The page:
Oklahomans affected by multiple rounds of severe weather this year have been approved to receive more than $120 million in federal aid, according to statistics from the Federal Emergency Management Agency.
That money includes funds for emergency housing, infrastructure repairs, loans and other assistance for individuals and local governments, FEMA spokesman Charlie Henderson said. He said more than 4,500 people affected by storms between June 10 and July 25 have applied for assistance.
There is an Oct. 5 deadline to report damage from those storms to FEMA. Henderson said it is “imperative” that people meet that deadline.
“We will work with you for weeks or months afterward, provided you are registered by Oct. 5,” he said.
FEMA does not cover damages already covered by insurance, but can help with remaining expenses, he said.
Henderson said a common misconception is that because someone makes too much money, that person won’t qualify for assistance. He said that eligibility for assistance is based on the nature and timing of the damage and is determined on a case-by-case basis.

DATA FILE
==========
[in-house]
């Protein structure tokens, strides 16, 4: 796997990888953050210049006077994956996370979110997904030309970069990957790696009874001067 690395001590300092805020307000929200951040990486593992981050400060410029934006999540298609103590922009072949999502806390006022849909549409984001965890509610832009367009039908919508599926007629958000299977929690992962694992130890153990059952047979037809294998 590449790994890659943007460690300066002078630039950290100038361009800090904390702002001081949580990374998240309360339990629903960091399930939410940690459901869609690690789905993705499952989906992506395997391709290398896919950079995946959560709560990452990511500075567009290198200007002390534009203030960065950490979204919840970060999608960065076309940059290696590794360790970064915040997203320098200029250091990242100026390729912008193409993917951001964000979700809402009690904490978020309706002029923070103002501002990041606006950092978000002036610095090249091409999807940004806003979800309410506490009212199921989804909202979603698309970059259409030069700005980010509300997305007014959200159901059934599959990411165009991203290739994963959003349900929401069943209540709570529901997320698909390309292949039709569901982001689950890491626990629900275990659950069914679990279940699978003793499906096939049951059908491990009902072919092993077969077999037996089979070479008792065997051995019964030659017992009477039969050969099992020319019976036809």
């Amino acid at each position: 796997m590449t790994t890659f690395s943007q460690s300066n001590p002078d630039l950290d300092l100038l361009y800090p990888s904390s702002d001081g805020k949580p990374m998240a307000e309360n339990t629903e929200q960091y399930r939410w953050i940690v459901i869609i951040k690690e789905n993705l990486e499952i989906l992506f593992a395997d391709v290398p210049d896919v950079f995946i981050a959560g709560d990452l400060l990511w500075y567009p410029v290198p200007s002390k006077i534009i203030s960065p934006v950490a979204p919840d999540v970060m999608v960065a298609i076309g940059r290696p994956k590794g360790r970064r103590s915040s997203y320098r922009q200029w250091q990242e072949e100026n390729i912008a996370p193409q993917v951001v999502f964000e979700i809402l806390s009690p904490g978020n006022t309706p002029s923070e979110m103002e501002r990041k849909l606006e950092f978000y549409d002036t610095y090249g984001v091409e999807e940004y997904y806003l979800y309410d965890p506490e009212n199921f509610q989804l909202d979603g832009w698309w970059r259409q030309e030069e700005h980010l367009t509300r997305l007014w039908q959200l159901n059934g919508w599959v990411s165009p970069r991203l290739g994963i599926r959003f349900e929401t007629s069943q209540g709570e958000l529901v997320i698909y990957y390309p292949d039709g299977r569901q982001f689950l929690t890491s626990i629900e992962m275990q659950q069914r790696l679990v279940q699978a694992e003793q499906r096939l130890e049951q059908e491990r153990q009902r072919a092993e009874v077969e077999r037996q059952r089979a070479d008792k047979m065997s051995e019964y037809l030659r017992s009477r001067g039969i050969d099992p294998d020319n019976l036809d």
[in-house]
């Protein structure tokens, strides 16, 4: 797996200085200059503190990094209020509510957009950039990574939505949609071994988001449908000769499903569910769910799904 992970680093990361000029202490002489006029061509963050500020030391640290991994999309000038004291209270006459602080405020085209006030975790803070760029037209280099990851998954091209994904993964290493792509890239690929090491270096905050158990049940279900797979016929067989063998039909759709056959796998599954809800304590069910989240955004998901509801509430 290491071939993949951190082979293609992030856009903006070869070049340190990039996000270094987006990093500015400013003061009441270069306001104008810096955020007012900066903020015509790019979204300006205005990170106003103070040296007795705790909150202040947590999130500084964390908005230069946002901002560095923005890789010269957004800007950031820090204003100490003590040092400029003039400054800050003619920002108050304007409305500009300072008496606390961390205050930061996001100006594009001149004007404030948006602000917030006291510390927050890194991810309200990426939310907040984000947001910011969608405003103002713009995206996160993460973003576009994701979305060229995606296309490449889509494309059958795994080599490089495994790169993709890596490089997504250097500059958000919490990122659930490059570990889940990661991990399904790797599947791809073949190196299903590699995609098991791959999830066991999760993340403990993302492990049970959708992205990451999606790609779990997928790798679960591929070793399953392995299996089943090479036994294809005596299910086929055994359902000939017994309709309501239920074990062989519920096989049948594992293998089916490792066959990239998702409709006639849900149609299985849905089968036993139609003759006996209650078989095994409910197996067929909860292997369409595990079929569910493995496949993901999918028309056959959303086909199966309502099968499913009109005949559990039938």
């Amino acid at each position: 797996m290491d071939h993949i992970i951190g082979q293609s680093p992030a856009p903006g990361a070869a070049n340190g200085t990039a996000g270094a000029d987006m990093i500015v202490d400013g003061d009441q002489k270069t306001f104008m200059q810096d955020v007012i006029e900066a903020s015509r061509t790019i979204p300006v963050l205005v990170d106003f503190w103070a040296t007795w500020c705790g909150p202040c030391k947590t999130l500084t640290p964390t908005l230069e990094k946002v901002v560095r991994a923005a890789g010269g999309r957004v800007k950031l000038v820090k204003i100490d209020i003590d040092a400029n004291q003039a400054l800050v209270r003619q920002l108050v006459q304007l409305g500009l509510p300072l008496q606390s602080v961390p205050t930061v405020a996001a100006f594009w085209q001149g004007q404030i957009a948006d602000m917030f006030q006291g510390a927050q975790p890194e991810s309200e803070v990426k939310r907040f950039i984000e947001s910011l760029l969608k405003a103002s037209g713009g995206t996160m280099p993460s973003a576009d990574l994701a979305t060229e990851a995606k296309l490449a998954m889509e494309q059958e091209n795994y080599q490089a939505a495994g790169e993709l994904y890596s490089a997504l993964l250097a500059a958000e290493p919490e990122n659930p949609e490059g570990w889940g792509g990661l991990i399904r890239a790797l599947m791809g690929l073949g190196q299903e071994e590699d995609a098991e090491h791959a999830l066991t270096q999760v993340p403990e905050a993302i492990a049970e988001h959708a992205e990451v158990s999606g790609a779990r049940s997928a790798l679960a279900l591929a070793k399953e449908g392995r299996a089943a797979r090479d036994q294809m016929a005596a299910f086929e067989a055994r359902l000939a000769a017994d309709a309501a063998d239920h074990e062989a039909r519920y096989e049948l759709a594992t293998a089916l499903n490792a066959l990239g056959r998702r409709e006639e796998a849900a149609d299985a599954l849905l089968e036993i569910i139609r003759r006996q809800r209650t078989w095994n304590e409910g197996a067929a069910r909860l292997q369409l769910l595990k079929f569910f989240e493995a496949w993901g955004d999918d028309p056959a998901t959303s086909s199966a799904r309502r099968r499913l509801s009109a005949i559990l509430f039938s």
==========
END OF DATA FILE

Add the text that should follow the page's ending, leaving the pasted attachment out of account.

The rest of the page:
Since May 4, the federal government has issued four major disaster declarations for parts of Oklahoma. The $120 million includes aid for those disasters as well as that for two declarations made before that in the aftermath of severe ice storms.
Records show that the Small Business Administration has approved more than $11.5 million this year in loans for business owners, homeowners and ranchers in Oklahoma.
About $11.8 million has been approved for local governments in eastern Oklahoma to pay for repairs of infrastructure damage, according to the state Department of Emergency Management. More than $8.2 million of that amount is headed toward Ottawa County, which was especially hard-hit by flooding.
Information from: Tulsa World, www.tulsaworld.com
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